What about the performance of GenericServices?

I am concerned about performance and I checked this regularly during development. Here are some timings produced by BenchmarkDotNet library (which I found excellent for performance testing). I used the fastest database I could find, which turned out to be SQLite in-memory database, so that the database part was minimised. You can find the performance tests in the project called Benchmarking.

The first example is for the simplest possible update – in this case I update the publication date of a book. I opened up the Book’s PublishedOn property so I could update it via AuthoMapper as well as via a DDD-styled update method.

Method Mean (us) Error (us) StdDev (us)
HandCoded, PropetyUpdate 530.9 4.003 3.343
GenericService, AutoMapper 551.4 5.624 5.261
4%
HandCoded, MethodCall 529.1 5.583 5.223
GenericServices, MethodCall 555.7 5.828 5.451
5%

 

This is about the fastest database update I could find, and the difference between hand-coded and GenericServices’ versions were only 20 to 25 us. (us = 1/1,000,000 of a second), which equates to 5% slower. Note also that calling a method is just as fast as setting the property (GenericServices builds and caches LINQ expressions to call the methods, which are very fast).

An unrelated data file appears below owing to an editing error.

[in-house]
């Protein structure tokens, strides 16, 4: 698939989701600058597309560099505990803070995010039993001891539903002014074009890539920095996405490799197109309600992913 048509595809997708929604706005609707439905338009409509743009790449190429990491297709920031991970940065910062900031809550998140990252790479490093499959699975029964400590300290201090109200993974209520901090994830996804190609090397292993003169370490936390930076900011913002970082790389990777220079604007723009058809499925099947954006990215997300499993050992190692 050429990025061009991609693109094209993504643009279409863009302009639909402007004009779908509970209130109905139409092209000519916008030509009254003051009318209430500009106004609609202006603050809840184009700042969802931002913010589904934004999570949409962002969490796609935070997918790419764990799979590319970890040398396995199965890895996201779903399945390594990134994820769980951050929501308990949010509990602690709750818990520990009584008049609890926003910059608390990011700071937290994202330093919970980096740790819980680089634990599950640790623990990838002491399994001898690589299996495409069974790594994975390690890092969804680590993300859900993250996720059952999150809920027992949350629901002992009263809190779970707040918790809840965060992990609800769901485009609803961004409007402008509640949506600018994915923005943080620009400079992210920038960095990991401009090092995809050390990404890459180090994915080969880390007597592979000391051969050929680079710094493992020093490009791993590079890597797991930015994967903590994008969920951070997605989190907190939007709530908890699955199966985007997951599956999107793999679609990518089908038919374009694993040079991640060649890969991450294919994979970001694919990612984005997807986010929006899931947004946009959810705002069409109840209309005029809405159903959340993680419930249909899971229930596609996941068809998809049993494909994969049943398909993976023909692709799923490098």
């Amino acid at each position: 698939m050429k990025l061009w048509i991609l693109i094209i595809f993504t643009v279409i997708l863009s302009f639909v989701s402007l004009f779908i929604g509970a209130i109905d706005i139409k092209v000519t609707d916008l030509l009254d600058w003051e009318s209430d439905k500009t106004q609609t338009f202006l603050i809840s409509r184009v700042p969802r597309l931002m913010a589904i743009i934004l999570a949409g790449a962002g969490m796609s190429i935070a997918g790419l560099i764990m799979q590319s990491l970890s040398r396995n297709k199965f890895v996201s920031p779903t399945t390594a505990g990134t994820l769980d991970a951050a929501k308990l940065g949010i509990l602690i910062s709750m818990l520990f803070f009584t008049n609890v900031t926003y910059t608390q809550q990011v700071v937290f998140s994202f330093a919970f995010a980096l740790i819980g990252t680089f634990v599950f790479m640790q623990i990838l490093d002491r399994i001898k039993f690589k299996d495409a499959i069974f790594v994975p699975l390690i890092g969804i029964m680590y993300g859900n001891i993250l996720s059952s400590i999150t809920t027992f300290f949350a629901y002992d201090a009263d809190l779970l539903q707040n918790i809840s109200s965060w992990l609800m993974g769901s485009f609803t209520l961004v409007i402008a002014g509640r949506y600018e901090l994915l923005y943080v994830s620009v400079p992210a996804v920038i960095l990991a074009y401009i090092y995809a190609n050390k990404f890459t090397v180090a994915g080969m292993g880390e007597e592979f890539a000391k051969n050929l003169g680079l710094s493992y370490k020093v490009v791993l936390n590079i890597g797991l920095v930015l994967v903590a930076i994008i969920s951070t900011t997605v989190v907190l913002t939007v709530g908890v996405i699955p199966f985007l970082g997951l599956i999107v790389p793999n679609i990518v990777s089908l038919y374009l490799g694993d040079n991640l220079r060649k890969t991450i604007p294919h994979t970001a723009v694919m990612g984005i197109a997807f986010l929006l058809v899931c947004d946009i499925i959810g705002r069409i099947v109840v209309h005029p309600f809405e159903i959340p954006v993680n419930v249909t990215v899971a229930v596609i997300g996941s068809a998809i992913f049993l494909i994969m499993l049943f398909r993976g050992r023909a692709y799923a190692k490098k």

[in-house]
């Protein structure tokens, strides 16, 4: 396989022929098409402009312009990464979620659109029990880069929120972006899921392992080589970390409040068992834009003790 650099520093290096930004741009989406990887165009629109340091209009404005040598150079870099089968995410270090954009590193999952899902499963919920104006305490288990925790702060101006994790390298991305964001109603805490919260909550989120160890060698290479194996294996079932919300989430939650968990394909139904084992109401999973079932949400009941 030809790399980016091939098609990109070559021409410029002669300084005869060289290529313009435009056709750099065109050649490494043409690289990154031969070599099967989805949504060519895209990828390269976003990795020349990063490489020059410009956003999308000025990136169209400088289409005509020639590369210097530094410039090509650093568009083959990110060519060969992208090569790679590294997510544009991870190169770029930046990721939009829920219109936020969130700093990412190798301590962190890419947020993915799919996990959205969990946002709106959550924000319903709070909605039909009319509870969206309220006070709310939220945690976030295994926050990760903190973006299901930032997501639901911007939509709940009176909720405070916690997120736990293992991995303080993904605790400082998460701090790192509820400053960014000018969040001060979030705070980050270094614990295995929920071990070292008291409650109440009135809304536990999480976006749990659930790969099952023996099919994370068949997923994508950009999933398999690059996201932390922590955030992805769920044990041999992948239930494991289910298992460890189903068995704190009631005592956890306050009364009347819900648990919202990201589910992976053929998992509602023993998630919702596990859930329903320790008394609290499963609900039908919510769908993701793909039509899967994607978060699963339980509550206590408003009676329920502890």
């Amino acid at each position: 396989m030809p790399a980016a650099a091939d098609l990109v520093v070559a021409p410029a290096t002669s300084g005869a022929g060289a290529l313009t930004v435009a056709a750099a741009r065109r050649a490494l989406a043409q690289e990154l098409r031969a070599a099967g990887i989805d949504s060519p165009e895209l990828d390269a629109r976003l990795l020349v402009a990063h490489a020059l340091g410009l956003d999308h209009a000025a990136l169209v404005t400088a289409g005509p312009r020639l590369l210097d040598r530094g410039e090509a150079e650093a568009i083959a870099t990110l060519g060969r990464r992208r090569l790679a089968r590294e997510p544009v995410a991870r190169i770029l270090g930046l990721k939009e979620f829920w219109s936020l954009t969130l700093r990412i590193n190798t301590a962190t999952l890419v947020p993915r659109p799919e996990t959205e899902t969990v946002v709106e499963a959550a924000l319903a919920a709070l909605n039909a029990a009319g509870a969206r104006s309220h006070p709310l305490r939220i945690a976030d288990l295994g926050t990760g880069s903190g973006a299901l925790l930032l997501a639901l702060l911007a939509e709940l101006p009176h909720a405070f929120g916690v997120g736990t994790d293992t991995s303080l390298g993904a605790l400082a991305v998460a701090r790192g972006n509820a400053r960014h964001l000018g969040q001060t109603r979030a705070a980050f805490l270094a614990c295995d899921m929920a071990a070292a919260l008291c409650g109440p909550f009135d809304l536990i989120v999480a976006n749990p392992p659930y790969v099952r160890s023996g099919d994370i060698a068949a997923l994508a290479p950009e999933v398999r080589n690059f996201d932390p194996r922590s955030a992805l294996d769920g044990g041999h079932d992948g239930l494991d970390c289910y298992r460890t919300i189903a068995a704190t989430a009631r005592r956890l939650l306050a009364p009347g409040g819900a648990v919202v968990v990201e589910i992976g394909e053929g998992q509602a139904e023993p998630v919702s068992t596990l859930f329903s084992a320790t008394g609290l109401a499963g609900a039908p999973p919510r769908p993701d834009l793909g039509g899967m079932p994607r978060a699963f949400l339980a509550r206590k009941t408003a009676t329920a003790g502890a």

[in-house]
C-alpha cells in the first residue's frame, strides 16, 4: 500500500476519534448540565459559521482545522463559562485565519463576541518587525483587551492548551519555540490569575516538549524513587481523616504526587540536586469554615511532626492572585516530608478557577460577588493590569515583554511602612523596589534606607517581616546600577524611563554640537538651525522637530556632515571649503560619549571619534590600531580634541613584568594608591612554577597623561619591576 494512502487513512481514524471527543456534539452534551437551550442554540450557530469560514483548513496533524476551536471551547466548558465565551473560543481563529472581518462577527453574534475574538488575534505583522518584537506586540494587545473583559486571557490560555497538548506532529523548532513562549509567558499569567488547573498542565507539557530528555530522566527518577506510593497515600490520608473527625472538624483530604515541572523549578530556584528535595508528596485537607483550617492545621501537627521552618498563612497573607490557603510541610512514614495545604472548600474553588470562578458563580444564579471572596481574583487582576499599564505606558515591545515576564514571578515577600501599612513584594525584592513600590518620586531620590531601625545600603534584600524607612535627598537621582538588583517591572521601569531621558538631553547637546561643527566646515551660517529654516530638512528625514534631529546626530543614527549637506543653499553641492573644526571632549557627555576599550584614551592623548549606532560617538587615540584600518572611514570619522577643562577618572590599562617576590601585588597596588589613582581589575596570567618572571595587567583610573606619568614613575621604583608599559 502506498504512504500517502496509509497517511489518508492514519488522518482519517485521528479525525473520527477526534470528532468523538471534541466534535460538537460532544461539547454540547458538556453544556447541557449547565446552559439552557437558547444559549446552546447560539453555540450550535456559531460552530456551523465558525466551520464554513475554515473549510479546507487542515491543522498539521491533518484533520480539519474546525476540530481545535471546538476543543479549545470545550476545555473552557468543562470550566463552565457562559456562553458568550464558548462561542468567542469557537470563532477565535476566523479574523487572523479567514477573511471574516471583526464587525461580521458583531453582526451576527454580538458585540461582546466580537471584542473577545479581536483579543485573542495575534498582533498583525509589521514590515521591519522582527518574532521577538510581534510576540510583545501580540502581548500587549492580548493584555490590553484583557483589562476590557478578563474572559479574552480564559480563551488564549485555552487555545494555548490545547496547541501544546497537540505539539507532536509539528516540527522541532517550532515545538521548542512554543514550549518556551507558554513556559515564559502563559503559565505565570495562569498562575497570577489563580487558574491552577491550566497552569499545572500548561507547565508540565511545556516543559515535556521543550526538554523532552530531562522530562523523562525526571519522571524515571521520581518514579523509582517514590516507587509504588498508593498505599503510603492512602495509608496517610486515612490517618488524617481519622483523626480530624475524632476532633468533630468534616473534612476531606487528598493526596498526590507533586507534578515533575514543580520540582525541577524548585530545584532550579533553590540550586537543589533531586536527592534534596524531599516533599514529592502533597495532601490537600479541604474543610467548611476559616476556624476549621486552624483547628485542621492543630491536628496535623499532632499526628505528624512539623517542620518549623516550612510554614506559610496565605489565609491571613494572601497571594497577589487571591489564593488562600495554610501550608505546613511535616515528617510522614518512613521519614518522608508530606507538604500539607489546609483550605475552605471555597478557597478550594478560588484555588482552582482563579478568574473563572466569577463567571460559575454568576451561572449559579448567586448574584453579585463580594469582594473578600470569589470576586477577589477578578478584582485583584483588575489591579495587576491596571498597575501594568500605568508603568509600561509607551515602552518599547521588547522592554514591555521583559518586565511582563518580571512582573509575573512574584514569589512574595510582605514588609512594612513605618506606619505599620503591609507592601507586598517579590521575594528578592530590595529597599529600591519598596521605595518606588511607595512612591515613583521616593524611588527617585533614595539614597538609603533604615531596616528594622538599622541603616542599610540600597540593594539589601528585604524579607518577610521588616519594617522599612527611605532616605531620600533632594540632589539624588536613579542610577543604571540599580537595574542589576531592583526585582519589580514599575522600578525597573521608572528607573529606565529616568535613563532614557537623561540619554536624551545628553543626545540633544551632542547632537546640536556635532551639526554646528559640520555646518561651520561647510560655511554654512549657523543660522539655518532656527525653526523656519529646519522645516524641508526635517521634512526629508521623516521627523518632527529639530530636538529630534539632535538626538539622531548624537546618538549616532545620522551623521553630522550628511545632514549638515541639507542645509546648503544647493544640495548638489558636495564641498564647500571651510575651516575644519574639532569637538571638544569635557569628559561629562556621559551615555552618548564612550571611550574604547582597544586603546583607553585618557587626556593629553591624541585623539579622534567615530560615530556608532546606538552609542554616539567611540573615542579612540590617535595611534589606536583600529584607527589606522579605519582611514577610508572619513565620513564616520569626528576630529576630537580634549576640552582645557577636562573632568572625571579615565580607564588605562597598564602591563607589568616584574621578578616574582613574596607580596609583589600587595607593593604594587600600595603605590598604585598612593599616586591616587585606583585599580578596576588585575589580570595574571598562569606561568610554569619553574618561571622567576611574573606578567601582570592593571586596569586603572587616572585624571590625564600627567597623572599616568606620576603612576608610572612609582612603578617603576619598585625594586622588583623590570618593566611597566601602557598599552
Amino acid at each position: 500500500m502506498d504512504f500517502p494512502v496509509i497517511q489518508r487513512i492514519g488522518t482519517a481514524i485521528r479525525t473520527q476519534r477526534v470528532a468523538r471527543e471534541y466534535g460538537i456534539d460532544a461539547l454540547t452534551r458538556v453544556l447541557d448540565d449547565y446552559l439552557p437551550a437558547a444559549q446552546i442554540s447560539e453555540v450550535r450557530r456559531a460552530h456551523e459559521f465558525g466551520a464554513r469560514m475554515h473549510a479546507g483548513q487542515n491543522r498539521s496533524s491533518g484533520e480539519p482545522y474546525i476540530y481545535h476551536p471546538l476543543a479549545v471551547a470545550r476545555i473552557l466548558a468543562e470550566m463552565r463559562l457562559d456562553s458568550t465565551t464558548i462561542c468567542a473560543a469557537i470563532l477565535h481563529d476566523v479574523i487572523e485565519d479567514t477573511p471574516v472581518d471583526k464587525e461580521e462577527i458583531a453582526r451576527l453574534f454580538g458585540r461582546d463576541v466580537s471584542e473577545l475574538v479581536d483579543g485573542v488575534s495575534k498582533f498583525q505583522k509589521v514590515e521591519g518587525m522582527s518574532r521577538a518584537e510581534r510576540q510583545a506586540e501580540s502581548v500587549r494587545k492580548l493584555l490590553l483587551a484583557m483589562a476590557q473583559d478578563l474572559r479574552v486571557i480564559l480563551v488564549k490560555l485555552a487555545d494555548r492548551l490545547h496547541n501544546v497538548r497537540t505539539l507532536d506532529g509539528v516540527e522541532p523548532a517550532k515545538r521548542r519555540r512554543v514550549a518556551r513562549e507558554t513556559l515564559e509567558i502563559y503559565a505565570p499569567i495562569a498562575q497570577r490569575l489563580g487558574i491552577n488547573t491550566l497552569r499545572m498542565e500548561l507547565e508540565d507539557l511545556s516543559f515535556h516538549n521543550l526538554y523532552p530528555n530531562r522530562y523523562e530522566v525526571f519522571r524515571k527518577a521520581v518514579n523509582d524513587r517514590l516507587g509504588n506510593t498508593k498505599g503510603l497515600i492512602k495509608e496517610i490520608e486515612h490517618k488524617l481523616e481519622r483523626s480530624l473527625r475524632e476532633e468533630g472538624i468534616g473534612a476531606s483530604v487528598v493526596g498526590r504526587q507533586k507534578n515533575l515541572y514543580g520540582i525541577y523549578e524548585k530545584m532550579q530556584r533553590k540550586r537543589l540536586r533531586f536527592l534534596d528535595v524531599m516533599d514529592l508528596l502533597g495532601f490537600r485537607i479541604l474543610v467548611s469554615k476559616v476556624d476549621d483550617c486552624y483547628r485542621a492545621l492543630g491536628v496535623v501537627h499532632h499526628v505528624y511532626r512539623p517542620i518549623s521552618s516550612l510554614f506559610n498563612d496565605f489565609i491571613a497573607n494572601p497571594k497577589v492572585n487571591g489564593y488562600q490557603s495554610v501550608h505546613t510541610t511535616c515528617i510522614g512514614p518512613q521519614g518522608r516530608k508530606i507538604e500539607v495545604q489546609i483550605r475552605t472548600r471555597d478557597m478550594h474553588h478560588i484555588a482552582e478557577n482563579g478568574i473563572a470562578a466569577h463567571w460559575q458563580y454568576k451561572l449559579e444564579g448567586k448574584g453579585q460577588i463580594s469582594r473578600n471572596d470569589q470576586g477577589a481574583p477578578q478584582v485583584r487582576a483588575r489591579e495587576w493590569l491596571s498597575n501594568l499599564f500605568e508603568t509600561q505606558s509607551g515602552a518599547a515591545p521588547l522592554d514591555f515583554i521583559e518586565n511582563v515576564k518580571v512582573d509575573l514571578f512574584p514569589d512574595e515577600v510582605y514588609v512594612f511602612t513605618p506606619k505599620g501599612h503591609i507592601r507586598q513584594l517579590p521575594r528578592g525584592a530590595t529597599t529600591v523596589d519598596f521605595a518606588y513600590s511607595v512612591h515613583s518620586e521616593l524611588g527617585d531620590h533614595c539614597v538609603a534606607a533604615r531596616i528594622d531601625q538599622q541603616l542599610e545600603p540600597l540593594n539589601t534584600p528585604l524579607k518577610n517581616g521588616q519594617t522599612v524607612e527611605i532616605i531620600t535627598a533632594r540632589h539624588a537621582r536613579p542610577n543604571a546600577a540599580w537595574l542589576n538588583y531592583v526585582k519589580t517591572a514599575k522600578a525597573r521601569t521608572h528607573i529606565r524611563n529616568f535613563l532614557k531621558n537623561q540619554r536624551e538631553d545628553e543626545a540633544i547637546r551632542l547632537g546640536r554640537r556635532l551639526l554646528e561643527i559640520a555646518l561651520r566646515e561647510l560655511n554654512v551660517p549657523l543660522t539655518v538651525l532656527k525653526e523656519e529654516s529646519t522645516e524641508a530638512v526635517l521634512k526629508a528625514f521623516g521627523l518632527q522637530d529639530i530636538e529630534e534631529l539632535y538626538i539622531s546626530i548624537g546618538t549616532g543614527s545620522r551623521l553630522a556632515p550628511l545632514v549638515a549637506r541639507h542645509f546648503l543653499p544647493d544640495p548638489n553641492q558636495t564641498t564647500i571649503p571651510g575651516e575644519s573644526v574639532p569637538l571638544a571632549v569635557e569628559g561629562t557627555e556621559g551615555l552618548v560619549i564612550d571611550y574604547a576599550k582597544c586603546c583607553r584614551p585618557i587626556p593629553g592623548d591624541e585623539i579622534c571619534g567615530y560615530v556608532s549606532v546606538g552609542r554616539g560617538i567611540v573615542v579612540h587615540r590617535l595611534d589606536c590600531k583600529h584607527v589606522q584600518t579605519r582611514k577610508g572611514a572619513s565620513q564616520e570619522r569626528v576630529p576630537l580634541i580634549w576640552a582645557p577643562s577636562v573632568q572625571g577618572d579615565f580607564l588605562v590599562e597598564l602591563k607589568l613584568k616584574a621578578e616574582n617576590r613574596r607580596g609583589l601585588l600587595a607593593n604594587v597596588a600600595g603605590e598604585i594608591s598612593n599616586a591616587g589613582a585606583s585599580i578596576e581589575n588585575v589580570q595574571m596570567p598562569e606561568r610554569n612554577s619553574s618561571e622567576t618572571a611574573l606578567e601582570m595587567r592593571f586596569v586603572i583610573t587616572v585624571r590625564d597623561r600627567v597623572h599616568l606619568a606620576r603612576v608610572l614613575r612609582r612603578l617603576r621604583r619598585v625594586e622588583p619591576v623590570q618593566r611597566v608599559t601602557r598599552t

The second example is a more complex update, where it adds a new Review entity to the Book. This takes a little longer inside EF Core and the database provider.

Method Mean (us) Error (us) StdDev (us)
HandCoded, MethodCall 773.8 8.882 7.874
GenericServices, MethodCall 800.7 11.262 7.874
3%

 

This shows that the difference is still about 25 us, but because the database accesses take longer it now only equates to a 3% difference.

Finally, I do a complex Projection of 100 Book’s to provide the display of the user. This is using AutoMapper via GenericServices (the hand-coded version is a LINQ Select method with hand-coded mappings).

Method Mean (ms) Error (ms) StdDev (ms)
HandCoded 11.35 0.2433 0.4970
GenericServices 11.23 0.0838 0.0784
-1%

 

This is a bit misleading, as the GenericServices isn’t faster than the hand-coded – sometimes it comes out faster and sometimes slower. Basically, the performance cost of GenericServices is smaller than the error margin so you can’t really measure it.

How hard is it to set up GenericServices?

I have tried to make it simple to add GenericServices to an existing or new application.  There is full documentation on installing GenericServices, but here is an overview, assuming an ASP.NET Core application.